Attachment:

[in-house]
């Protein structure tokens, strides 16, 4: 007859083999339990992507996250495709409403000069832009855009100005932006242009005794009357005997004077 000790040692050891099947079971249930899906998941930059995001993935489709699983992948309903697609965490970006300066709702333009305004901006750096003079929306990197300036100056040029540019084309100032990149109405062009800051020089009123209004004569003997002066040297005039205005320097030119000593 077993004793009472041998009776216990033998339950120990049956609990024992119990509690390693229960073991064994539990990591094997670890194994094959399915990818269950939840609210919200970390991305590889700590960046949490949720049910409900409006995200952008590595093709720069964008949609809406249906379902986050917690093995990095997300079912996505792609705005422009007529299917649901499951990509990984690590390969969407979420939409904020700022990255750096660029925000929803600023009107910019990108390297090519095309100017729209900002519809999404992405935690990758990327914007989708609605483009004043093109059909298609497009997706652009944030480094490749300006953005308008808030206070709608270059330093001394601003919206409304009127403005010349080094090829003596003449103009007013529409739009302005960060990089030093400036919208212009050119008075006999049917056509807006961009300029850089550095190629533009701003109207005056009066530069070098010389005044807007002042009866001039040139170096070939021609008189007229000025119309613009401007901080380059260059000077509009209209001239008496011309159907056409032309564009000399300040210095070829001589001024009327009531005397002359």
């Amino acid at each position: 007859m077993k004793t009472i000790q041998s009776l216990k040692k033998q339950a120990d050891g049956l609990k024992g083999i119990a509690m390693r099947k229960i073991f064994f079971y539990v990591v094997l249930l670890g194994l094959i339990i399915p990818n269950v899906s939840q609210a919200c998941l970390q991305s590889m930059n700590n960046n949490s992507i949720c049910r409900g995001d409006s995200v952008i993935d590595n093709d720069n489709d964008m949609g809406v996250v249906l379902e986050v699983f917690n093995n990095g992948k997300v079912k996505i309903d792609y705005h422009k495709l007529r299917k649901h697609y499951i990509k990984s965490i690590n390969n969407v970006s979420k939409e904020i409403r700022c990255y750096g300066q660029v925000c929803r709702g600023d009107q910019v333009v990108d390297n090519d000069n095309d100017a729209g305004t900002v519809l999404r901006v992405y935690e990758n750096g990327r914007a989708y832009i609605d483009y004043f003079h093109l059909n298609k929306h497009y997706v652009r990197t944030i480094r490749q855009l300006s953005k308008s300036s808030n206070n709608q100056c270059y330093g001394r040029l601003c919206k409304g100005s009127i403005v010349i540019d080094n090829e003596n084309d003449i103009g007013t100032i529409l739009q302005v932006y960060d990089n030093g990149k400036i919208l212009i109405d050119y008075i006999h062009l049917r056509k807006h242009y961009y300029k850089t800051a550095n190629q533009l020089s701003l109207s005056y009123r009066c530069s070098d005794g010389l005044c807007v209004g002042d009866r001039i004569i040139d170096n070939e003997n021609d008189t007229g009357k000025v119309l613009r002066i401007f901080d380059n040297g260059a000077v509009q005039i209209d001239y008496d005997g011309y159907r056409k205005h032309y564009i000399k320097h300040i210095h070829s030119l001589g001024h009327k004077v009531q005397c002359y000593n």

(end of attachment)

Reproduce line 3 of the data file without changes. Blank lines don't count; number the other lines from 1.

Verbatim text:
């Amino acid at each position: 007859m077993k004793t009472i000790q041998s009776l216990k040692k033998q339950a120990d050891g049956l609990k024992g083999i119990a509690m390693r099947k229960i073991f064994f079971y539990v990591v094997l249930l670890g194994l094959i339990i399915p990818n269950v899906s939840q609210a919200c998941l970390q991305s590889m930059n700590n960046n949490s992507i949720c049910r409900g995001d409006s995200v952008i993935d590595n093709d720069n489709d964008m949609g809406v996250v249906l379902e986050v699983f917690n093995n990095g992948k997300v079912k996505i309903d792609y705005h422009k495709l007529r299917k649901h697609y499951i990509k990984s965490i690590n390969n969407v970006s979420k939409e904020i409403r700022c990255y750096g300066q660029v925000c929803r709702g600023d009107q910019v333009v990108d390297n090519d000069n095309d100017a729209g305004t900002v519809l999404r901006v992405y935690e990758n750096g990327r914007a989708y832009i609605d483009y004043f003079h093109l059909n298609k929306h497009y997706v652009r990197t944030i480094r490749q855009l300006s953005k308008s300036s808030n206070n709608q100056c270059y330093g001394r040029l601003c919206k409304g100005s009127i403005v010349i540019d080094n090829e003596n084309d003449i103009g007013t100032i529409l739009q302005v932006y960060d990089n030093g990149k400036i919208l212009i109405d050119y008075i006999h062009l049917r056509k807006h242009y961009y300029k850089t800051a550095n190629q533009l020089s701003l109207s005056y009123r009066c530069s070098d005794g010389l005044c807007v209004g002042d009866r001039i004569i040139d170096n070939e003997n021609d008189t007229g009357k000025v119309l613009r002066i401007f901080d380059n040297g260059a000077v509009q005039i209209d001239y008496d005997g011309y159907r056409k205005h032309y564009i000399k320097h300040i210095h070829s030119l001589g001024h009327k004077v009531q005397c002359y000593n």